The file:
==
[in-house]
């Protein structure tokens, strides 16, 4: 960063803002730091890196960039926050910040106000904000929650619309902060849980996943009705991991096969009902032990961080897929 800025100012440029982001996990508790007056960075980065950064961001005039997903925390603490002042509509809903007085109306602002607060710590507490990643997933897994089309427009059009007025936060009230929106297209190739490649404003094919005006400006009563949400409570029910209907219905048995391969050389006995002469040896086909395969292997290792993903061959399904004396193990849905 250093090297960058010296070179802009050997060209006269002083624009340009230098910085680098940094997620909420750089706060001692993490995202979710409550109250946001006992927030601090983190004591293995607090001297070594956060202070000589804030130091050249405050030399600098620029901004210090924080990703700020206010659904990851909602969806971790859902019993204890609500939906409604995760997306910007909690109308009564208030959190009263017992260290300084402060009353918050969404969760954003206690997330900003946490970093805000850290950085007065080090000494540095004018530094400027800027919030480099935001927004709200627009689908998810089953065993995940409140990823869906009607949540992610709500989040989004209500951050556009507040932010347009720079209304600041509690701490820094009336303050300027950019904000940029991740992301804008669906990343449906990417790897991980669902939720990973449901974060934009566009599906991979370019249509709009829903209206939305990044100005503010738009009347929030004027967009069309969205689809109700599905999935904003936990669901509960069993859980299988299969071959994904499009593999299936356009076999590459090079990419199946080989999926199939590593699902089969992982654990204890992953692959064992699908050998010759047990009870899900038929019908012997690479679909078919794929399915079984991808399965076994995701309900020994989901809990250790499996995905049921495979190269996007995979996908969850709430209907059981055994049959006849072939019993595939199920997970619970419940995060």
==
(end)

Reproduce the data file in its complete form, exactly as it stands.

[in-house]
């Protein structure tokens, strides 16, 4: 960063803002730091890196960039926050910040106000904000929650619309902060849980996943009705991991096969009902032990961080897929 800025100012440029982001996990508790007056960075980065950064961001005039997903925390603490002042509509809903007085109306602002607060710590507490990643997933897994089309427009059009007025936060009230929106297209190739490649404003094919005006400006009563949400409570029910209907219905048995391969050389006995002469040896086909395969292997290792993903061959399904004396193990849905 250093090297960058010296070179802009050997060209006269002083624009340009230098910085680098940094997620909420750089706060001692993490995202979710409550109250946001006992927030601090983190004591293995607090001297070594956060202070000589804030130091050249405050030399600098620029901004210090924080990703700020206010659904990851909602969806971790859902019993204890609500939906409604995760997306910007909690109308009564208030959190009263017992260290300084402060009353918050969404969760954003206690997330900003946490970093805000850290950085007065080090000494540095004018530094400027800027919030480099935001927004709200627009689908998810089953065993995940409140990823869906009607949540992610709500989040989004209500951050556009507040932010347009720079209304600041509690701490820094009336303050300027950019904000940029991740992301804008669906990343449906990417790897991980669902939720990973449901974060934009566009599906991979370019249509709009829903209206939305990044100005503010738009009347929030004027967009069309969205689809109700599905999935904003936990669901509960069993859980299988299969071959994904499009593999299936356009076999590459090079990419199946080989999926199939590593699902089969992982654990204890992953692959064992699908050998010759047990009870899900038929019908012997690479679909078919794929399915079984991808399965076994995701309900020994989901809990250790499996995905049921495979190269996007995979996908969850709430209907059981055994049959006849072939019993595939199920997970619970419940995060």